Opinion

One Of Trump’s Religious Freedom Commissioners Spent 9/11 In Saudi Arabia — But Not ‘Officially’

REUTERS/Jonathan Ernst

Rudy Takala Contributor

One of President Trump’s appointees on the United States Commission on International Religious Freedom (USCIRF) has taken a special interest in visiting Saudi Arabia while telling Americans that the kingdom is an epicenter of progress and tolerance. But he isn’t necessarily doing so “officially.”

Johnnie Moore, who founded The KAIROS Company, a public relations consultancy, joined the commission as one of President Trump’s three appointees in 2018. The 36-year-old has been especially enthusiastic about using his position to praise Crown Prince Mohammad Bin Salman, or MBS. The prince is mostly known for allegedly ordering Washington Post columnist Jamal Khashoggi’s 2018 murder and dismemberment in a consulate in Turkey.

Moore even spent the last anniversary of the Sept. 11 World Trade Center attacks in Saudi Arabia, meeting with MBS. Lathering praise on what he called the “remarkable” prince in a Sept. 19 column, Moore said, MBS was “passionate about his vision” and “in total command of the subjects about which he speaks.”

“He answered every question we asked,” Moore wrote, and even often “answered questions before we asked them.”

Moore said he was awe-struck by the prince’s wisdom and accomplishments. “It has become increasingly apparent to us exactly why he is a leader of such global consequence and why he is here to stay.”

He even enjoyed a beautiful sunset, explaining that it cast a “divine hew over al-Ula, Saudi Arabia’s hidden archeological jewel.”

Making it more peculiar, the commission said the trip was not officially sanctioned — meaning it had no obligation to record his visit.

“Johnnie Moore went to Saudi Arabia in his capacity as a private citizen, neither representing nor funded by USCIRF,” said a spokesperson for the commission. “If he had traveled as a representative of USCIRF or had been supported in any way by the commission, he would have been subject to very strict reporting requirements.”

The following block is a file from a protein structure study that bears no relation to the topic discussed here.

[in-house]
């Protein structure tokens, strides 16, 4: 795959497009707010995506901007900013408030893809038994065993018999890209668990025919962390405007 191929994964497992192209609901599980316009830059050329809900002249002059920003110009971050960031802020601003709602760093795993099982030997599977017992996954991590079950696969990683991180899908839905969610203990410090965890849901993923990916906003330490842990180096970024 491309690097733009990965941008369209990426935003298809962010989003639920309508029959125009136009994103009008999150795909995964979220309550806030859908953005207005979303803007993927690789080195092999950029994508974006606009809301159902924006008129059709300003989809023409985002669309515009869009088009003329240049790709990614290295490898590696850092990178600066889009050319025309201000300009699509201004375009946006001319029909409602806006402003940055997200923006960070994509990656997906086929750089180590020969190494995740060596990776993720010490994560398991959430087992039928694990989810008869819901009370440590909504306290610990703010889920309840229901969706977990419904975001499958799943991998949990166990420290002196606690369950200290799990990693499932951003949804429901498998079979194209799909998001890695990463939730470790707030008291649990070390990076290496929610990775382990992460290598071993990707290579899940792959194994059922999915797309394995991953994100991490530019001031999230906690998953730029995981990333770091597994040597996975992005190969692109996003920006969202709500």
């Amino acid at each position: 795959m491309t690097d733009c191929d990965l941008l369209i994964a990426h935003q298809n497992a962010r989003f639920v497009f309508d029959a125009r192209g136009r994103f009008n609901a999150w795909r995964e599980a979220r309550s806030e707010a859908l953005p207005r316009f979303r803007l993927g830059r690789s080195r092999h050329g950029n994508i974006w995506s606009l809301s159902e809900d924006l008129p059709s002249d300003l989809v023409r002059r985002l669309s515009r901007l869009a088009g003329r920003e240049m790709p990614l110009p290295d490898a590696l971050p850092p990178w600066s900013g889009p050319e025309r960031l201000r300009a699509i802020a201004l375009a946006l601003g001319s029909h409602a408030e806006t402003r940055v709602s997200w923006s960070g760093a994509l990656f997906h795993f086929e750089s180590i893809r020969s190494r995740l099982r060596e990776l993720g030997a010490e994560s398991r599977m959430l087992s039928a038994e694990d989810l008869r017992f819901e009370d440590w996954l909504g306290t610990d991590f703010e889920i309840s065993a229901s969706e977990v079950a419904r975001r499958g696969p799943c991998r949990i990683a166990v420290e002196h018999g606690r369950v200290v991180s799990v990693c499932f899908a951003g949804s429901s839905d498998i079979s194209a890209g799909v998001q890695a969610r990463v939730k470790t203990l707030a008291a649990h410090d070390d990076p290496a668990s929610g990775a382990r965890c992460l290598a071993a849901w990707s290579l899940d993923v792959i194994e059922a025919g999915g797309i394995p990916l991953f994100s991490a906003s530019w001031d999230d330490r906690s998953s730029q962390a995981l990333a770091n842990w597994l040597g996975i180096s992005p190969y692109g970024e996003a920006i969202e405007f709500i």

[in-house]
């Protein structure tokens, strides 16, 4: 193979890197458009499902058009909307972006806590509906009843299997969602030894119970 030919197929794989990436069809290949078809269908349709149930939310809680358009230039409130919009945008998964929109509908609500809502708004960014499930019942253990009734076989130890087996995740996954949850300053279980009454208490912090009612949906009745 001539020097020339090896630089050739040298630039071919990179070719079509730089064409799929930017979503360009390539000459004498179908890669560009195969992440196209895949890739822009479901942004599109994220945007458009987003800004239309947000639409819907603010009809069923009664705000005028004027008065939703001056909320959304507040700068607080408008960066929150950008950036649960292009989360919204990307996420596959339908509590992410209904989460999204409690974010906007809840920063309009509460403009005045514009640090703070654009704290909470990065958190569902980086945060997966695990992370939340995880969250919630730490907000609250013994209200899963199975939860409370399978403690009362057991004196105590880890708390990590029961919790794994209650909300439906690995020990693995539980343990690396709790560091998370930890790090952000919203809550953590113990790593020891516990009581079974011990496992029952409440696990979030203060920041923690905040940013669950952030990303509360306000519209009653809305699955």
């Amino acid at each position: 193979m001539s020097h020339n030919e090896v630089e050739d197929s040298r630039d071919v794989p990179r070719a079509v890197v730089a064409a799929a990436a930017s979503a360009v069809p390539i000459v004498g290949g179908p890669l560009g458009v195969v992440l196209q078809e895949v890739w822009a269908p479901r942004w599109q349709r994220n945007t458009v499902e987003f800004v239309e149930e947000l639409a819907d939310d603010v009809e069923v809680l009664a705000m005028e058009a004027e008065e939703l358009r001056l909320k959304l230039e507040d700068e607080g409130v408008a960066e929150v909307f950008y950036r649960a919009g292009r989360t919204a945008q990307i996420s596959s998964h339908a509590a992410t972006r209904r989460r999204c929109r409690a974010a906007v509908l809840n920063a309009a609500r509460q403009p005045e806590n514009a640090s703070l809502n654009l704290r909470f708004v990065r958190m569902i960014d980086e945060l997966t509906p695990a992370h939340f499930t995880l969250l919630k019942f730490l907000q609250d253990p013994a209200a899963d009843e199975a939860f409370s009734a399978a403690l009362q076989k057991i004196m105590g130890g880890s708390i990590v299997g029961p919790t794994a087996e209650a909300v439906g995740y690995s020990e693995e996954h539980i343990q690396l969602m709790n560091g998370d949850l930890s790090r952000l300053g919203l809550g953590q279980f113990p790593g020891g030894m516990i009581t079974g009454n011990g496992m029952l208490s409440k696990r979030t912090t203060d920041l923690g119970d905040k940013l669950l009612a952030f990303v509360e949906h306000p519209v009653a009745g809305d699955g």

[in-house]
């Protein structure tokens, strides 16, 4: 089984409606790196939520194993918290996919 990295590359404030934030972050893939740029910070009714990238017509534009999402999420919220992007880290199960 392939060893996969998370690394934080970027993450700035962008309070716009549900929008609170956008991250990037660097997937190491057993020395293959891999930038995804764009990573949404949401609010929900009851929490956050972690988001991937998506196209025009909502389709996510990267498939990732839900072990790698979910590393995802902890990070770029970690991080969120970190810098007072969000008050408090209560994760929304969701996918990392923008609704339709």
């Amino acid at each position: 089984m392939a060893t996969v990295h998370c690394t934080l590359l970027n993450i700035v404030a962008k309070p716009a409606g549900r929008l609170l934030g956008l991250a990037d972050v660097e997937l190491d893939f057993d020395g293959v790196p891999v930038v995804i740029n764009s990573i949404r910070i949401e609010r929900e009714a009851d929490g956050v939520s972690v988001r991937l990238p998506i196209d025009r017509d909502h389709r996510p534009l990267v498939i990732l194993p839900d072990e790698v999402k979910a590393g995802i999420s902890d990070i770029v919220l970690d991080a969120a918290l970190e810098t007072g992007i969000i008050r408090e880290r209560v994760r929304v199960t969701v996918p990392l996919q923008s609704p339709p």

In theory, that means Moore could legally accept financial compensation — from the Saudi government, or an organ closely related to it — related to the trip without reporting it. Sponsored trips abroad are far from unusual. Nongovernmental organizations, nonprofit groups and others regularly sponsor trips for certain individuals — such as business leaders and journalists — to visit, particularly in the Middle East.

A source close to Moore insisted financial incentives had nothing to do with his work. “Johnnie is deeply passionate about promoting religious freedom around the world. He donates about a quarter of his time to these types of initiatives, funds his own travel and funds all his varied types of religious freedom advocacy.”

While Moore considered the trip a personal one, the Saudis paid to ensure Americans knew he enjoyed the visit. In compliance with the Foreign Agents Registration Act (FARA), Qorvis Communications, an American public-relations firm, disclosed it had circulated a press release from the Muslim World League promoting the trip.

Both have Saudi connections. The Muslim World League, an NGO headquartered in Mecca, aims to improve the kingdom’s image across the globe. Qorvis, a Virginia-based firm, regularly performs work for the Saudi government. In 2004, the FBI raided the company’s offices over allegations that Qorvis failed to disclose payments for a radio-ad campaign conducted on behalf of the Saudi government. Charges were never filed.

It also does not appear to be the first time a foreign interest has invested in promoting Moore’s advocacy in the Mideast. After Moore published a February column critical of Iran, numerous Twitter accounts linked to the National Council of Resistance in Iran (NCRI) promoted the piece using identical language: “Iran’s leaders hate the West and the freedoms that Americans and the citizens of other democracies enjoy … an excellent read by Reverend Johnnie Moore.”

Saudi Arabia faults Iran, its perennial adversary, for a September missile attack on Saudi Aramco’s Abqaiq and Khurais oil facilities.

Moore isn’t the first to travel abroad and come back with glowing stories. Former Arkansas Gov. Mike Huckabee made headlines in 2018 for a tweet in which he praised “surprisingly beautiful, modern, and hospitable Doha, Qatar,” without disclosing that a New York man paid one of his companies $50,000 for making a trip to the country.

The source close to Moore said his only motive was promoting tolerance in the region. “He has not received a dime from Saudi Arabia, the MWL or any other country. What he has received is criticism for being willing to dialogue with the Islamic world in difficult places at difficult times in the hope of combating religious persecution and eventually advancing religious freedom in the Islamic World.”